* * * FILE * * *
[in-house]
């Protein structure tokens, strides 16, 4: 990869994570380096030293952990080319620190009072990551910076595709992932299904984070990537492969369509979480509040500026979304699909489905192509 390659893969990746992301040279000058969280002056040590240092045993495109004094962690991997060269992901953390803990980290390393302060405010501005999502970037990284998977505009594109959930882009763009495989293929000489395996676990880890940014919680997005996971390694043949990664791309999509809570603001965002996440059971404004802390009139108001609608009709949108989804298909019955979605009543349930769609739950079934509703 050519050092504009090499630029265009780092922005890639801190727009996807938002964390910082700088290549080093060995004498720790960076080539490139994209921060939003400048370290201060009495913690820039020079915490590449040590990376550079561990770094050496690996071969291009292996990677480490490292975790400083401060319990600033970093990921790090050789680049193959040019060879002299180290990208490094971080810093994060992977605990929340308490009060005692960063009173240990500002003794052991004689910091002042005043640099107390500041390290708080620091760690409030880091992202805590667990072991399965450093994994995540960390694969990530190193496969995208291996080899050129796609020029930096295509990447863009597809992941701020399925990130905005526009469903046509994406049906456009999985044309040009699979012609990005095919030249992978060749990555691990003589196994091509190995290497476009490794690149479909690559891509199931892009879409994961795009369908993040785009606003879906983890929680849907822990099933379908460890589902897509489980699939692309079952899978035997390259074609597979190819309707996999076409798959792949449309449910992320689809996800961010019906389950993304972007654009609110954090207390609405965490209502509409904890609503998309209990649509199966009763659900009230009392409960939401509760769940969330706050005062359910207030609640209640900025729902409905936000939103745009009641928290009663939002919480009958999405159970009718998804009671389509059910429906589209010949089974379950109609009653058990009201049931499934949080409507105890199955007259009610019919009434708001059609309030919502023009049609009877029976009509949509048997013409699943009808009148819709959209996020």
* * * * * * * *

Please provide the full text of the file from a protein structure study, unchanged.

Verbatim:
[in-house]
């Protein structure tokens, strides 16, 4: 990869994570380096030293952990080319620190009072990551910076595709992932299904984070990537492969369509979480509040500026979304699909489905192509 390659893969990746992301040279000058969280002056040590240092045993495109004094962690991997060269992901953390803990980290390393302060405010501005999502970037990284998977505009594109959930882009763009495989293929000489395996676990880890940014919680997005996971390694043949990664791309999509809570603001965002996440059971404004802390009139108001609608009709949108989804298909019955979605009543349930769609739950079934509703 050519050092504009090499630029265009780092922005890639801190727009996807938002964390910082700088290549080093060995004498720790960076080539490139994209921060939003400048370290201060009495913690820039020079915490590449040590990376550079561990770094050496690996071969291009292996990677480490490292975790400083401060319990600033970093990921790090050789680049193959040019060879002299180290990208490094971080810093994060992977605990929340308490009060005692960063009173240990500002003794052991004689910091002042005043640099107390500041390290708080620091760690409030880091992202805590667990072991399965450093994994995540960390694969990530190193496969995208291996080899050129796609020029930096295509990447863009597809992941701020399925990130905005526009469903046509994406049906456009999985044309040009699979012609990005095919030249992978060749990555691990003589196994091509190995290497476009490794690149479909690559891509199931892009879409994961795009369908993040785009606003879906983890929680849907822990099933379908460890589902897509489980699939692309079952899978035997390259074609597979190819309707996999076409798959792949449309449910992320689809996800961010019906389950993304972007654009609110954090207390609405965490209502509409904890609503998309209990649509199966009763659900009230009392409960939401509760769940969330706050005062359910207030609640209640900025729902409905936000939103745009009641928290009663939002919480009958999405159970009718998804009671389509059910429906589209010949089974379950109609009653058990009201049931499934949080409507105890199955007259009610019919009434708001059609309030919502023009049609009877029976009509949509048997013409699943009808009148819709959209996020």